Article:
|Type||Journal Article - Australian and New Zealand journal of public health|
|Title||Divergent mortality trends by ethnicity in Fiji|
Objective: To examine trends in infant mortality rate (IMR), adult mortality and life expectancy (LE) in the two major Fijian ethnic groups since 1975.
Methods: Estimates of IMR, adult mortality (15–59 years) and LE by ethnicity are calculated from previously unreported Fiji Ministry of Health data and extracted from published sources.
Results: Over 1975–2008: IMR decreased from 33 to 20 deaths/1,000 live births in i-Taukei (Fiji Melanesians); and 38 to 18 in Fijians of Indian descent. Increased adult male mortality among i-Taukei and decline among Fijians of Indian descent led to an equal probability of dying in 2007 of 29%; while in female adults the probability trended upwards in i-Taukei to 25%, and declined in Fijians of Indian descent to 17%. Life expectancy in both ethnicities increased until 1985 (to 64 years for males; 68 for females) then forming a plateau in males of both ethnicities, and Fijian females of Indian descent, but declining in i-Taukei females to 66 years in 2007.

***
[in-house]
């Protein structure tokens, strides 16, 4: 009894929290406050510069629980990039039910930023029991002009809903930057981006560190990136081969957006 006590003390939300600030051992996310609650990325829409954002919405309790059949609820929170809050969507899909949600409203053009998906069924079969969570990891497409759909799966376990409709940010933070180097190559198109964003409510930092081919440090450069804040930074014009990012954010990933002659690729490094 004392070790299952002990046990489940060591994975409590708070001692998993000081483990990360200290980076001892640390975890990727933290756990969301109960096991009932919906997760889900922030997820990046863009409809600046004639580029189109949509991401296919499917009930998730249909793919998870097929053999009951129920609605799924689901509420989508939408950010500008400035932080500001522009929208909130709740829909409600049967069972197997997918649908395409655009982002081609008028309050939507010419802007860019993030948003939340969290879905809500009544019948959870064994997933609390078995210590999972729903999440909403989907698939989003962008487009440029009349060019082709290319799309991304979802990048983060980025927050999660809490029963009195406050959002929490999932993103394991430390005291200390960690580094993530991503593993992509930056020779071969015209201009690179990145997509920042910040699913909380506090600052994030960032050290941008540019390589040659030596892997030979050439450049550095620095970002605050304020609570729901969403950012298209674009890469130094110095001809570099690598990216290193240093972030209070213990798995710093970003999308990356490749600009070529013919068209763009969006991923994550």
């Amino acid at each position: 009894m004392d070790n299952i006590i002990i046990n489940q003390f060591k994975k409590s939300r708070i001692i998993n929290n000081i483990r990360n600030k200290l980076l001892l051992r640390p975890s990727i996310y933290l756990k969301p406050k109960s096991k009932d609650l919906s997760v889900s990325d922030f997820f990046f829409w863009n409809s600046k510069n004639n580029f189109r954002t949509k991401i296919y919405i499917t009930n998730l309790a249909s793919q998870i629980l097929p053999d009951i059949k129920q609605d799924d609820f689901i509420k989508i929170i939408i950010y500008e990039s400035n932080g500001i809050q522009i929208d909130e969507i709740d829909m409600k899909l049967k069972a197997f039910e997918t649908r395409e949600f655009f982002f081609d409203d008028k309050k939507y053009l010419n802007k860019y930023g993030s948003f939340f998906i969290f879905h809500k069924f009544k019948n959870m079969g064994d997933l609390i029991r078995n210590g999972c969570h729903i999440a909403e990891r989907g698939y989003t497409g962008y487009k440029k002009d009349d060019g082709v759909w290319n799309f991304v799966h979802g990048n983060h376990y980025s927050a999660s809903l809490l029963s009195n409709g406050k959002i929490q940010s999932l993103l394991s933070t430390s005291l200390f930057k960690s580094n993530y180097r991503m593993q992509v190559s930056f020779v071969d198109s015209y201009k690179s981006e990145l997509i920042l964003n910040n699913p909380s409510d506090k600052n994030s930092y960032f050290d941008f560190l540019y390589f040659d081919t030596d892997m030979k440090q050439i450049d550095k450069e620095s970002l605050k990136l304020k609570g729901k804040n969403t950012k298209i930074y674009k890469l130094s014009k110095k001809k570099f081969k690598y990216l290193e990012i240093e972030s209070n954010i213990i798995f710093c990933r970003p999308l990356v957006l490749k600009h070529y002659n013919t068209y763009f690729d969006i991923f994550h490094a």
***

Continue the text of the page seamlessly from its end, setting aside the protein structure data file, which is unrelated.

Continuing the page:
Conclusions: Despite IMR declines over 1975–2008, LE for i-Taukei and Fijians of Indian descent has not increased since 1985, and has actually decreased in i-Taukei women, consistent with trends in adult mortality (15–59 years). Mortality analyses in Fiji that consider the entire population mask divergent trends in the major ethnic groups. This situation is most likely a consequence of non-communicable disease mortality, requiring further assessment and a strengthened response.
|»||Fiji - Population and Housing Census 2007|
|»||Fiji - Population Census 1996|